The simple answer to this question is yes. In my clinic, I’ve seen time and again that people who regularly skip breakfast are more likely to become overweight or obese. And they’re surprised to learn that not eating, or eating less, can lead to weight gain!
Contrary to the belief that skipping breakfast means you eat less eat less food in a day, in fact you end up eating a lot more. By not eating breakfast, you keep yourself on an empty stomach for a longer time. During this period, the level of a hormone called ghrelin, which typically makes you hungry, surges. At the same time, skipping breakfast can make your insulin (the hormone that maintains blood glucose level) go down. When your insulin level is low, you feel hungry, and this pent-up hunger naturally leads to overeating. That’s why breakfast-skippers tend to eat a heavier lunch—or even get fast food between breakfast and lunch. These big, heavy meals are often energy dense but not nutrient dense: high in carbohydrates and/or fat but low in important nutrients such as proteins, vitamins, minerals, and fiber. People who make skipping breakfast a regular habit are more likely to suffer from vitamin and mineral deficiencies, develop erratic eating patterns, and consume fewer meals overall. And the few meals they do consume are more likely to be full of sugars and refined carbs. When this practise continues over a period of time, the excess carbohydrate and fat is stored in the form of fat, making the person overweight or obese.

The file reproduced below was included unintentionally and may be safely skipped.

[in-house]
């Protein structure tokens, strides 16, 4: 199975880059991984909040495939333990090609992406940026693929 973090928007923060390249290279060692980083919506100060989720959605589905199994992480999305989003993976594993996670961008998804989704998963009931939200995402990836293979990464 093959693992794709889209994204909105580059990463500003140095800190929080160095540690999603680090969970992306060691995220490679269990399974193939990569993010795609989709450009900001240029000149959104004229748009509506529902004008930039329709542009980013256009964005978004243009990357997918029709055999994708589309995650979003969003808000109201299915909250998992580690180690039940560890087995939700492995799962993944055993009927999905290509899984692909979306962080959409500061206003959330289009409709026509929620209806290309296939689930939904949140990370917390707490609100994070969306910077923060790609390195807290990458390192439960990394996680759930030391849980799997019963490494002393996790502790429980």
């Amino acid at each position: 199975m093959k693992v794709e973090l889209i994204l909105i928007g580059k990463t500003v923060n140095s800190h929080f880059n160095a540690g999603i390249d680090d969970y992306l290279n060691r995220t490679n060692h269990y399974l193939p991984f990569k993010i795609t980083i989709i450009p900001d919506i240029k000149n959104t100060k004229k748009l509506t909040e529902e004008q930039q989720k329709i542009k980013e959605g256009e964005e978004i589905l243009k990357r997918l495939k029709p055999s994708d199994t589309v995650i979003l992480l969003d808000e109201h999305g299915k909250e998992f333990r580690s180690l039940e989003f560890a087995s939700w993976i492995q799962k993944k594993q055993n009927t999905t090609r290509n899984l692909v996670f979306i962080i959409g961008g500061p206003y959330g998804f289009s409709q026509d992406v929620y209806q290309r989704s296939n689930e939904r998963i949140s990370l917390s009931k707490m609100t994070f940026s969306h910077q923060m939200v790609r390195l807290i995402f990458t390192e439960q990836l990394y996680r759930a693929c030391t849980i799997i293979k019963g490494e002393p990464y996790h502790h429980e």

While the patients of mine who regularly consume breakfast eat more meals per day, they consume fewer calories and more vitamins, minerals, and fiber. They also tend to eat less in the evening and later at night. Their blood glucose levels remain steady, thus preventing hunger pangs and even reducing their chance of diabetes in the long run. Eating a wholesome breakfast in the morning boosts your energy, helps you concentrate, and increases your productivity.
Eating breakfast is an excellent way to keep your weight in check and increase your work productivity. An ideal breakfast includes a combination of carbohydrates from organic whole grains; protein from meat, fish, or seeds and nuts; good fats from raw or cultured butter, coconut oil, or lard; and fiber from a fair share of vegetables. Here are some examples:
- Oatmeal with almonds and chia seeds
- Mixed pulse pancake with eggs and green veggies
- Shrimp with brown rice and loads of veggies.
If you really want to maintain your health and your weight, be sure to make breakfast the most important meal of your day—not the least.
- Skipping breakfast and 5‐year changes in body mass index and waist circumference in Japanese men and women
- A high‐protein breakfast prevents body fat gain, through reductions in daily intake and hunger, in “breakfast skipping” adolescents
- The relationship of breakfast skipping and type of breakfast consumed with overweight/obesity, abdominal obesity, other cardiometabolic risk factors and the metabolic syndrome in young adults.
- Benefits of breakfast for children and adolescents: update and recommendations for practitioners
Image from iStock/Dexailo.